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NASA Space

Whose Laws Apply On the ISS? 344

Posted by CmdrTaco
from the well-mine-do-of-course dept.
Hugh Pickens writes "Whose laws apply if astronauts from different countries get into a fight, make a patentable discovery, or damage equipment belonging to another country while on the International Space Station? According to the Outer Space Treaty of 1967, ratified by 98 nations, states have legal jurisdiction within spacecraft registered to them. When the space station was assembled from modules supplied by the United States, Russia, Japan and the European Space Agency (ESA), partners rejected an initial proposal that US law should prevail throughout the space station. "It was agreed that each state registers its own separate elements, which means that you now have a piece of the US annexed to a piece of Europe annexed to a piece of Japan in outer space, legally speaking," said Dr Frans von der Dunk of the International Institute of Air and Space Law at the University of Leiden. So what happens if a crime is committed in space? "If somebody performs an activity which may be considered criminal, it is in the first instance his own country which is able to exercise jurisdiction," Dr. von der Dunk added."
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Whose Laws Apply On the ISS?

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  • by Anonymous Coward on Wednesday November 07, 2007 @02:37PM (#21270257)
    Didn't he invent the "Coffee and Donut" combination?
  • by dnormant (806535) on Wednesday November 07, 2007 @02:38PM (#21270263)
    a Federation.
  • by Anonymous Coward on Wednesday November 07, 2007 @02:38PM (#21270267)

    ..the winner makes the law. Duh.

  • by Asm-Coder (929671) on Wednesday November 07, 2007 @02:39PM (#21270293)
    I had hoped that astronauts would be above this, but, nobody seems to be above anything nowadays.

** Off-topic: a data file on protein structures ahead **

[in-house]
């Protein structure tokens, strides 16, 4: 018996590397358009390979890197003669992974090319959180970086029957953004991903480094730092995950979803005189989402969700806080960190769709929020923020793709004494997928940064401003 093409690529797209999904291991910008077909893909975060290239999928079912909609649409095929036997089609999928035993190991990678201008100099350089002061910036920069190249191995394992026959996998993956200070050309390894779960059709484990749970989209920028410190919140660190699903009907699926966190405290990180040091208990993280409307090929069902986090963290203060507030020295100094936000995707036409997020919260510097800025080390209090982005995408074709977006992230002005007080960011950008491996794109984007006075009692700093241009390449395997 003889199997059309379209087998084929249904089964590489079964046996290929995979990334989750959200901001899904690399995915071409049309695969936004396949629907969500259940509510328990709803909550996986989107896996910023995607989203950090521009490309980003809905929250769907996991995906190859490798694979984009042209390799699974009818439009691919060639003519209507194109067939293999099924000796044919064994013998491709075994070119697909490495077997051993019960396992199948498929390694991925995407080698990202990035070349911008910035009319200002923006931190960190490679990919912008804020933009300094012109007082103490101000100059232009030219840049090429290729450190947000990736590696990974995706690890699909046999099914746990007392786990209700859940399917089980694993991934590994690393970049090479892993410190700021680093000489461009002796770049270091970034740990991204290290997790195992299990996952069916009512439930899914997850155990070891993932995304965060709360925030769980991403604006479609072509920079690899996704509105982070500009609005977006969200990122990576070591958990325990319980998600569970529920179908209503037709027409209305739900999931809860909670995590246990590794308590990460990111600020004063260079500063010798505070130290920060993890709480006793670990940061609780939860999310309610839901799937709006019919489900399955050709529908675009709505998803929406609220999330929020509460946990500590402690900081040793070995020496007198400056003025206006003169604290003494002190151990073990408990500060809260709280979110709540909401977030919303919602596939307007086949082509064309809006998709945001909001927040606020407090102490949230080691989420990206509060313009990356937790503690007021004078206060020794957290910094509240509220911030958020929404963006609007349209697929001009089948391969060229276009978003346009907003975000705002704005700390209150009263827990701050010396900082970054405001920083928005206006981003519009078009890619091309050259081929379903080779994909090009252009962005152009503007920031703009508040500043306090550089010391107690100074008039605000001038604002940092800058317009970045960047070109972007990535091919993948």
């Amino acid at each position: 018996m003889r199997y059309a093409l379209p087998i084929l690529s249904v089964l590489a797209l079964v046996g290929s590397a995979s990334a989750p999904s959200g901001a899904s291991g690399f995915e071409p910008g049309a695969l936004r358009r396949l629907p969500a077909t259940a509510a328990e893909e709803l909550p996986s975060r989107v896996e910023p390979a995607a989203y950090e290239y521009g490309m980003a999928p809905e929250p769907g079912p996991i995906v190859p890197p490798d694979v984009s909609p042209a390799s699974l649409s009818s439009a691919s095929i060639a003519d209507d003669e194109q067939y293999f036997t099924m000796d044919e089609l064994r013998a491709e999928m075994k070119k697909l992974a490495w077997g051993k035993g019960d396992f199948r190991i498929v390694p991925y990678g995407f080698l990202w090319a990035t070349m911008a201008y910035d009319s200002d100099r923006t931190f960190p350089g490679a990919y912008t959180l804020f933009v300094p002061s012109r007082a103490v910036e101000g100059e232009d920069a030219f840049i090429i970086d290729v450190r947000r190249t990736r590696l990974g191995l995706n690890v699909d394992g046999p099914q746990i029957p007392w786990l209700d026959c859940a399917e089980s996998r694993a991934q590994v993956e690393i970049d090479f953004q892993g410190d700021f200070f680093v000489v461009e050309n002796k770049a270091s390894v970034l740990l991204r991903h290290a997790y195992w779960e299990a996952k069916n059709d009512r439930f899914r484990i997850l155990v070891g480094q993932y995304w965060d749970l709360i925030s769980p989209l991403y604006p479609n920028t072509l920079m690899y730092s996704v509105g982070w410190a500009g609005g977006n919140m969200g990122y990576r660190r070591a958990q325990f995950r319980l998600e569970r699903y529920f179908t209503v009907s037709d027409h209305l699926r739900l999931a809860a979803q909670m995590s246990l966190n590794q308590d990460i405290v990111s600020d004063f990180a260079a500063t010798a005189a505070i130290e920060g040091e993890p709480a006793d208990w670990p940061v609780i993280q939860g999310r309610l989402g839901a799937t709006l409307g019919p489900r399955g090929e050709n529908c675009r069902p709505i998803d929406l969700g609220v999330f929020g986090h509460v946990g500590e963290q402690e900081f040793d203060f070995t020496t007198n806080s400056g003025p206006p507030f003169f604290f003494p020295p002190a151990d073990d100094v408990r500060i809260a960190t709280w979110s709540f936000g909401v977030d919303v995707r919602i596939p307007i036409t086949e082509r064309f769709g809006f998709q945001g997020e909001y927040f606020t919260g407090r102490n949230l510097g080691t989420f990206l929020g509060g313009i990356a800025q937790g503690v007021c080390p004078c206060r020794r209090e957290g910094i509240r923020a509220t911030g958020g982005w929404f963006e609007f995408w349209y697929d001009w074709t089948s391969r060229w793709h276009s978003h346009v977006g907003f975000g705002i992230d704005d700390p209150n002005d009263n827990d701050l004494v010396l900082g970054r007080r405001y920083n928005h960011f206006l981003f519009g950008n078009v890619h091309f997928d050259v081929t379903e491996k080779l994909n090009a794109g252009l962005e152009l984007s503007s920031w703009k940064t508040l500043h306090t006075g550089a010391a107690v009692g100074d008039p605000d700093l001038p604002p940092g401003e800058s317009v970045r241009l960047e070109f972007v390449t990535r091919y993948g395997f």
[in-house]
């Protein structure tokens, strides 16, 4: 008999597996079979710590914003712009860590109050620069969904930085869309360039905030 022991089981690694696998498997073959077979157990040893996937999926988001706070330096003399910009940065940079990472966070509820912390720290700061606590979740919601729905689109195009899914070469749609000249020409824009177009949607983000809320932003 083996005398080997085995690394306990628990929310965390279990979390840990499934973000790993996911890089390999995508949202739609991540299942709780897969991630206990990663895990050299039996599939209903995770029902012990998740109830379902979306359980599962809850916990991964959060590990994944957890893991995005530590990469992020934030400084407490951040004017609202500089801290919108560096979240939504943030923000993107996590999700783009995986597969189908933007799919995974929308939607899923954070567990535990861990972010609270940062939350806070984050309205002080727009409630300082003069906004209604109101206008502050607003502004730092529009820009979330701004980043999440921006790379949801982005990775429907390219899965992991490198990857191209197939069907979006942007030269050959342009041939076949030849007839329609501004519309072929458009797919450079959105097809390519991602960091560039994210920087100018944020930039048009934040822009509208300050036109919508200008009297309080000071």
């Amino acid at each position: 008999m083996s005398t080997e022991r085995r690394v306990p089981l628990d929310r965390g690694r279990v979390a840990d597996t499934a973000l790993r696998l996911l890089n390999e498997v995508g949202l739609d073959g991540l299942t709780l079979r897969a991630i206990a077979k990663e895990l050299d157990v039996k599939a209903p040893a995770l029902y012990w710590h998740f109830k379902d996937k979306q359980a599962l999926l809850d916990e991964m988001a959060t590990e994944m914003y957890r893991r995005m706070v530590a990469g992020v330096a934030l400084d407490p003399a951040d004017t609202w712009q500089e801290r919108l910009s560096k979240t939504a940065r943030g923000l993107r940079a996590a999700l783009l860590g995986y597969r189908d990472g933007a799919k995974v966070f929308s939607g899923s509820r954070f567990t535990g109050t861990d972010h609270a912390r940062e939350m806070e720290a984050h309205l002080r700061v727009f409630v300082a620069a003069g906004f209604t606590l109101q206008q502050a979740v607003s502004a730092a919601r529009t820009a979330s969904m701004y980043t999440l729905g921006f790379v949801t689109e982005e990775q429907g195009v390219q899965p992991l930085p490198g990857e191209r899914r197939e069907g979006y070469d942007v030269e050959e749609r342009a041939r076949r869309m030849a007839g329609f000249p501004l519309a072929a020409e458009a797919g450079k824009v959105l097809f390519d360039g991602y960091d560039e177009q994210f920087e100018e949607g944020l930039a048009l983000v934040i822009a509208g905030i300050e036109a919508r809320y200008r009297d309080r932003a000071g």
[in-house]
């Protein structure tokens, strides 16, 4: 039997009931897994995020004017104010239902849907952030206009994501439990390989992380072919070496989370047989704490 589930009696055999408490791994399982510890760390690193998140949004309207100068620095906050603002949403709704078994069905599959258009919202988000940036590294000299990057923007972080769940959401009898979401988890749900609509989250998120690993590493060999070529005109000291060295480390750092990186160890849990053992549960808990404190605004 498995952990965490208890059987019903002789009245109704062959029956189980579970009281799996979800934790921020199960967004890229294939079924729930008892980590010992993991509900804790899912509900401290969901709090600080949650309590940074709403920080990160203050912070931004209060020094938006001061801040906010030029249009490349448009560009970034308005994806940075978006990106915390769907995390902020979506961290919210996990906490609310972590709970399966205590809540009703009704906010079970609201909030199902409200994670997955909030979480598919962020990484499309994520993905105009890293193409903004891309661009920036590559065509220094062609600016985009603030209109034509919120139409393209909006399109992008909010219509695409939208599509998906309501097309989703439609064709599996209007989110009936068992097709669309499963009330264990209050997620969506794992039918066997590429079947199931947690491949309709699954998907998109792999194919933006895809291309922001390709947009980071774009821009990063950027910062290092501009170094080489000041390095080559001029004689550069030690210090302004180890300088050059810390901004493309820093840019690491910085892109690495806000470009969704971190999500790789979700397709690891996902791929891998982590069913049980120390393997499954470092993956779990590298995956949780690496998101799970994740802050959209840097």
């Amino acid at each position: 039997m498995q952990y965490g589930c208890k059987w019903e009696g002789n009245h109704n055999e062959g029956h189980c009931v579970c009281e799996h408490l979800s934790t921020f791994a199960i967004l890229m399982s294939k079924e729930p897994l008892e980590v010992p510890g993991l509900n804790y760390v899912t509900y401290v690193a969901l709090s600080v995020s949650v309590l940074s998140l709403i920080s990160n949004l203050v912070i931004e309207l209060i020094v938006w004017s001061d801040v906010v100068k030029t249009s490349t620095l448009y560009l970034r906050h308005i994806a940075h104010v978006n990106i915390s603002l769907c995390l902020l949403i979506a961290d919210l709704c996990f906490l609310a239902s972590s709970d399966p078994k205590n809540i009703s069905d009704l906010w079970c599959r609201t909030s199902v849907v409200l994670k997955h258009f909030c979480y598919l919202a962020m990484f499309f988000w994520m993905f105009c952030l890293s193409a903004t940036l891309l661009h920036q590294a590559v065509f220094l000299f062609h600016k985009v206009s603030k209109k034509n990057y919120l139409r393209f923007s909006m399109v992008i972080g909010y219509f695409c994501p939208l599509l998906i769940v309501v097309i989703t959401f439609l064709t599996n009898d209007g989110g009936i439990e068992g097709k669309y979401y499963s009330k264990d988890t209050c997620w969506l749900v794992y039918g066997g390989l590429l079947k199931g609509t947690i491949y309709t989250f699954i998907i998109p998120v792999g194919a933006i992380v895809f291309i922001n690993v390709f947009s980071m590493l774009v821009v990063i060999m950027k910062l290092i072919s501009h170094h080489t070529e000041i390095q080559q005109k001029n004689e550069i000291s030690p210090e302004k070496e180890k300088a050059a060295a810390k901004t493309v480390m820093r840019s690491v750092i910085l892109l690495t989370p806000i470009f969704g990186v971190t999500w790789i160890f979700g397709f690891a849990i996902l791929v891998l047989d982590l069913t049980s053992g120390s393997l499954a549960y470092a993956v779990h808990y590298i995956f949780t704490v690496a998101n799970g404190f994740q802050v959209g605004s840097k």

• by Sarten-X (1102295) on Wednesday November 07, 2007 @02:40PM (#21270305) Homepage
    If a crime is committed in space, we need to execute a nice antique trial-by-fire... if they survive decompression, they must be innocent. If not, they're guilty. It's foolproof!
    • Re: (Score:3, Informative)

      by adz (630844)
      Wrong way round. You don't want innocent people getting upset because you decompressed them. So the innocent ones are the ones who die (besides, you're a bit of a freak if you survive decompression).
      • Ah, but then you have the deaths of innocent people on your hands. If death==guilt then anyone you killed must have deserved it. And, if anyone survives, they are "a bit of a freak" (as you put it), so no one will listen to them anyway.

        What, you expect truth to trump convenience?
        • Re:Crimes in space (Score:5, Informative)

          by Cedric Tsui (890887) on Wednesday November 07, 2007 @03:44PM (#21271355)
          No No. It is clearly the other way around.
          The witch trials for instance. Witches float, so you tie the accused witch up to ensure she can't swim (because that would add a a second variable of uncertainty) and toss her into the nearest creek. If she floats, and is a which, you then haul her over to the town square to be burned. If she sinks and drowns... An unfortunate casualty of the justice system.
    • by zx75 (304335)
      Yes, except you have that backwards.

      If they survive decompression, they must be guilty! If not, they're innocent.
    • by vimh42 (981236)
      A witch!
      • by idontgno (624372) on Wednesday November 07, 2007 @03:37PM (#21271277) Journal

        What else floats in microgravity?

        Apples!
        Churches!
        Lead! Lead!
        Mud!
        Small rocks!

        A duck...

        Correct!

  • by burtosis (1124179) on Wednesday November 07, 2007 @02:40PM (#21270319)
    Whoever owns the rights to the module you have to enter/leave by is going to win this one.

    What do you mean I can't have more air?

  • I know ... (Score:4, Funny)

    by ubrgeek (679399) on Wednesday November 07, 2007 @02:41PM (#21270331)
    Let Sealand [wikipedia.org] claim it :)
  • by rucs_hack (784150) on Wednesday November 07, 2007 @02:41PM (#21270333)
    Wait till the first child gets born. They might be the first people able to claim multinationality, or perhaps to be able to drop the concept of nationality altogether.

    Ok, unlikely, but would it not rock?
    • by DragonWriter (970822) on Wednesday November 07, 2007 @02:48PM (#21270457)

      They might be the first people able to claim multinationality


      Actually, lots of people are able to claim more than one nationality as a result of birth; for instance, anyone born of a parent from one country that makes children of its citizens citizens by birth, that also:
      1) has their other parent a citizen of another country that does that, or
      2) is born in a country different than their parents country of citizenship, that makes people born in the country citizens by birth,